Diners often have a wide variety of unique preferences, making restaurant-going an incredibly personal experience. Not to mention, positive online reviews are a top consideration for potential customers given the saturated nature of the food service industry. Voice of the Customer (VoC) is used by marketing and CX professionals to maximize demand generation and customer loyalty. VoC is a critical part of building a brand’s reputation and capturing all kinds of feedback across a multitude of digital platforms so restaurants can make agile changes to create repeat customers.
What is Voice of the Customer?
Voice of the Customer is the process of capturing key information regarding customers’ thoughts and feelings about their experience with a business’s products or services. It provides brands with a synopsis of their customers’ expectations, preferences, experiences, needs, and feedback. Instead of just acquiring this data, VoC also focuses on analyzing it to identify key trends and points of friction so restaurant brands can make cost-effective changes to meet customer expectations in a highly competitive market, ultimately maximizing customer lifetime value.
VoC is opening various opportunities for foodservice brands to shape and improve their service offering into something diners truly want. For instance, a restaurant can use VoC tools to gauge response to certain menu items, digital reservations, or other newer protocols. Voice of the Customer programs have been increasingly utilized in recent years among both large enterprises as well as small to medium businesses. And with 68% of customers spending more money with brands that understand them and treat them like an individual, tapping into customer feedback is key to brands understanding those complex decision-making processes that go through consumers’ heads before purchasing.
The 3 Types of VoC Feedback
The way customers talk about your brand isn’t always consistent across multiple platforms, so it’s vital for brands to consider all types of feedback when compiling VoC data. Here are the top three categories of VoC feedback to take into account:
Inferred feedback involves making observations based on customer behavior and how they interact with the brand across different touch-points. For instance, a restaurant brand might look at how frequently that person dines with them, how many times they have reached out to customer service, or the frequency with which they interact with the business’s platform.
Direct feedback refers to information that is collected when the customer knows the brand is listening, via a survey, market research, written complaint, formal letter, or a forum/panel for instance. This type of data is the easiest to capture, but not always the most insightful. Intentional feedback from customers often results in polarizing data from people that are either highly satisfied or dissatisfied with their experience. Additionally, response rates for this type of feedback are typically low and only reflect one interaction with the company.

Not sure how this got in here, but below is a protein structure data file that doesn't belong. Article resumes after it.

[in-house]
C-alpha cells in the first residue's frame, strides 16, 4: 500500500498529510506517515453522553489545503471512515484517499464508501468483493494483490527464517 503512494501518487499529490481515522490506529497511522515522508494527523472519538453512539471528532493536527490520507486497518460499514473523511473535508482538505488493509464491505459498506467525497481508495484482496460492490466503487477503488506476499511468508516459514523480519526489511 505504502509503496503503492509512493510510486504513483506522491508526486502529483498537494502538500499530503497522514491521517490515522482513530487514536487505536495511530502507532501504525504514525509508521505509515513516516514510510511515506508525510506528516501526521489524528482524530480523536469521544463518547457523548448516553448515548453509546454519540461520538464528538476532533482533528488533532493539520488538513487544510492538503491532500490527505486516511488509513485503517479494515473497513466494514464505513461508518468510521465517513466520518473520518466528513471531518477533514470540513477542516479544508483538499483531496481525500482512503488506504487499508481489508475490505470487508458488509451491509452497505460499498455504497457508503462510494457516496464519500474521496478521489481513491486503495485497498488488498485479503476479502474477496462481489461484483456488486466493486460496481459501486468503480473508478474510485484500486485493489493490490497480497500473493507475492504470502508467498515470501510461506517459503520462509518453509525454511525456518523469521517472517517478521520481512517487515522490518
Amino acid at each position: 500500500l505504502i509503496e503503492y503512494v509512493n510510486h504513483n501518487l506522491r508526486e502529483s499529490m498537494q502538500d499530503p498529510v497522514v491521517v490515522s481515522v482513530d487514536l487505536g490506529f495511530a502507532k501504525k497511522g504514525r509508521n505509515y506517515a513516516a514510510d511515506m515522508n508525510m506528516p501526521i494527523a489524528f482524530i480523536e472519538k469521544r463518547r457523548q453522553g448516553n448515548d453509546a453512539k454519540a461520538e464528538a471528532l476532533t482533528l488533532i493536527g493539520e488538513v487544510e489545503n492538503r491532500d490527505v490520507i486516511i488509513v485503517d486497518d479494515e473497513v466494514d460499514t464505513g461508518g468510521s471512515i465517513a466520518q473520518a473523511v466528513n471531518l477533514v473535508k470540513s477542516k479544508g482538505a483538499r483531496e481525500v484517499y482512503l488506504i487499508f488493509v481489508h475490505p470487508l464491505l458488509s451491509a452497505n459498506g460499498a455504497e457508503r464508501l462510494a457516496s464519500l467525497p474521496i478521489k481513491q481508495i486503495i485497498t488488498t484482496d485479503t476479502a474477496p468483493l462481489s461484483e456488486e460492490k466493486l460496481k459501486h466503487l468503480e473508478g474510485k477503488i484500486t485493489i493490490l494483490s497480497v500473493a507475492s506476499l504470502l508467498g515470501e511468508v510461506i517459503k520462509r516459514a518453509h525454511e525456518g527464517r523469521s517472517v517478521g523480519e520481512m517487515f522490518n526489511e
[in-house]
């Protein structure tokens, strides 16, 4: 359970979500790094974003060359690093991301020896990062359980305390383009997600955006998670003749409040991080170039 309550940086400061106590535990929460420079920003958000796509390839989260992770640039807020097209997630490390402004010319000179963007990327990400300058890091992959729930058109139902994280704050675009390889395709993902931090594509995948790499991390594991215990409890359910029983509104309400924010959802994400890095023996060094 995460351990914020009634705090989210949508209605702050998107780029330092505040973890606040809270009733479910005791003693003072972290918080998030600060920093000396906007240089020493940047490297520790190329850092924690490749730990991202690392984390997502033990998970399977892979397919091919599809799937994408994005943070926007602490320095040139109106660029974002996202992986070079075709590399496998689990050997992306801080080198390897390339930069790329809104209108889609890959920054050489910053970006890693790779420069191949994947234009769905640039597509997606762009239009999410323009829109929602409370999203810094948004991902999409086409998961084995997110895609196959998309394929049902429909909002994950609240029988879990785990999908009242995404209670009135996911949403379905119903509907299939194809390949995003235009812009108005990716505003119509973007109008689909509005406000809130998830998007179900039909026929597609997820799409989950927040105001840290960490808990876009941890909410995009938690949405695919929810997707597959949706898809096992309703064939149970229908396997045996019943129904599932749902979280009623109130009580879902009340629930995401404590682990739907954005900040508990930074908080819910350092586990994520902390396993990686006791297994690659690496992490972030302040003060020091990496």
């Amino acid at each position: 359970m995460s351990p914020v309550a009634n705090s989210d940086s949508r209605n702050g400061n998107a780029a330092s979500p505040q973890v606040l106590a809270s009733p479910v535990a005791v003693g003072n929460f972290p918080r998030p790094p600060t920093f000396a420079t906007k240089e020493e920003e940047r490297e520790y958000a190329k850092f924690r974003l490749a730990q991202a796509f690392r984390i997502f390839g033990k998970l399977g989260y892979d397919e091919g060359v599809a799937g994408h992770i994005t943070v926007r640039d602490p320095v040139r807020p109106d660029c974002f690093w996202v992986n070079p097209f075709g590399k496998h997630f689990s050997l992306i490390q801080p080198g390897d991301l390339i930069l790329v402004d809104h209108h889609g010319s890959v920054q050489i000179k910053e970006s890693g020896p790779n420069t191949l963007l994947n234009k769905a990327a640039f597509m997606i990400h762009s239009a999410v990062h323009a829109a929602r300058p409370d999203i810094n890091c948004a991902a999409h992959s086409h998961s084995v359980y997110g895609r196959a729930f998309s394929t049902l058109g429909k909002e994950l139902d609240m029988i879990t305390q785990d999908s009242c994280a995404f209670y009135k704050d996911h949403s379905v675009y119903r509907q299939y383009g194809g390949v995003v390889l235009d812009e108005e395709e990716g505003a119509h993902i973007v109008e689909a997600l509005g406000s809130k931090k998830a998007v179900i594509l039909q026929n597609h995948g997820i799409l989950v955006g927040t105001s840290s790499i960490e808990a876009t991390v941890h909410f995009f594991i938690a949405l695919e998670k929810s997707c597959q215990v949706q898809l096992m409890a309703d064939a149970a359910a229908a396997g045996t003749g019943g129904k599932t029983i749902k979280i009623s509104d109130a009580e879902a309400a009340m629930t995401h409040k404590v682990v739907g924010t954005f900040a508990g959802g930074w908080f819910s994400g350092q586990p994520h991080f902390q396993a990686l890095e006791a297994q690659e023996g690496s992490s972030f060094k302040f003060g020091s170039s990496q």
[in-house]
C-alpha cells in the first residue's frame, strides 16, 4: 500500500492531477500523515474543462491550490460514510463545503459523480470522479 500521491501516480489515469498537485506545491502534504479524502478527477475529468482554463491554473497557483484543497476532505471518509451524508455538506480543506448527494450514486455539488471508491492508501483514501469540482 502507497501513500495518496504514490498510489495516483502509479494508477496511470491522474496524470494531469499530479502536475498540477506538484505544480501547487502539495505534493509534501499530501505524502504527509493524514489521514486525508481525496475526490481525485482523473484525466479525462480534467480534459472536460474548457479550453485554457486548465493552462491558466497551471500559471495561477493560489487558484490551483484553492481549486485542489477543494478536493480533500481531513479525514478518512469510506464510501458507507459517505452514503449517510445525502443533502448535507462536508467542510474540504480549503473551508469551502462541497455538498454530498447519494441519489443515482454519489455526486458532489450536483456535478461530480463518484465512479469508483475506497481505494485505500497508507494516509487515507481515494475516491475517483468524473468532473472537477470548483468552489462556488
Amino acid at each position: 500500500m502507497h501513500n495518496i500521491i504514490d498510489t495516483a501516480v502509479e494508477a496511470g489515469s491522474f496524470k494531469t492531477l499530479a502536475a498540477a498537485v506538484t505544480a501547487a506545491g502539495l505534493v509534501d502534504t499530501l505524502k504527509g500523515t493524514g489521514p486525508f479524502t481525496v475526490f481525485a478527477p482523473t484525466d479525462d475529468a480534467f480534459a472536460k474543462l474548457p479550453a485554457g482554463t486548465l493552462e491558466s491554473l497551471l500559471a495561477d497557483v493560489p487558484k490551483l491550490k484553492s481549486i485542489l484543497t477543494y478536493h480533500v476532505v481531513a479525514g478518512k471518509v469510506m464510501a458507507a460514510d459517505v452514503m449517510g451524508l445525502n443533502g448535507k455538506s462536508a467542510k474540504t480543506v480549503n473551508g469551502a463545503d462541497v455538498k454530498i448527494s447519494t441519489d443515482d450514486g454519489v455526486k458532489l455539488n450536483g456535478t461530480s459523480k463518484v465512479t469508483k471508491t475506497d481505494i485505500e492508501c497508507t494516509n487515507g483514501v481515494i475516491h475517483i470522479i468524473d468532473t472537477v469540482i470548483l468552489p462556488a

Also known as unsolicited feedback, indirect feedback occurs when the customer is speaking about a brand without the actual intention of giving feedback to the company. This type of data can be extracted from social networking platforms, blog mentions, or third-party website reviews. Unsolicited feedback is often more likely to uncover real improvement opportunities for restaurant brands than branded surveys or other types of direct feedback.
How To Get Started With a VoC Program
VoC programs set customer-centric businesses up for success by deriving key insights from brand users such as diner needs, wants, friction points, and drivers to loyalty. It’s also a great way to recognize individual contributions that are called out by customers as going above and beyond or providing exceptional service. Boosting employee morale can be an effective quick win for a VoC program. Before diving in and collecting the data, it’s vital for businesses to ensure the quality of their Voice of Customer analytics program in order to see tangible results and ROI.
With that said, CX leaders should follow the VoC data analytics process when creating their program, which guarantees accurate and actionable data throughout the customer lifecycle. After receiving executive-level buy-in, marketing professionals should outline a key question or objective for their VoC program, identify what channels they’ll collect VoC data from, and choose the right tool to get started. It’s important to remember that multi-channel feedback will provide the most fruitful data, meaning insights from apps, SMS, live chat and more are just as critical to collect as more obvious mediums, such as brand surveys.
As foodservice brands move toward analyzing the data and drawing conclusions, reports should focus on addressing the initial objective. Take DoorDash, for example. The No.1 on-demand delivery service sought to create a full view of customer needs by integrating various feedback across several channels into one single-view platform. By identifying the customer needs they were not satisfying and segmenting diners more accurately through a VoC program, DoorDash’s customer experience team became more efficient and reduced costs.
Use VoC Data To Create a Customer-Centric Restaurant Business
The foodservice industry is a cutthroat market with ever-changing customer expectations. By investing in a Voice of the Customer tool, forward-thinking CMOs, CCOs, and customer experience leaders can understand how their brand measures up against competitors and make timely decisions to create loyal brand advocates.
Anna Lazarski is the Director of Customer Experience at Khoros where she leads teams that build and deliver great digital experiences. She helps run Khoros’s Voice of the Customer program with her team and is passionate about learning from customer feedback and driving action from insight.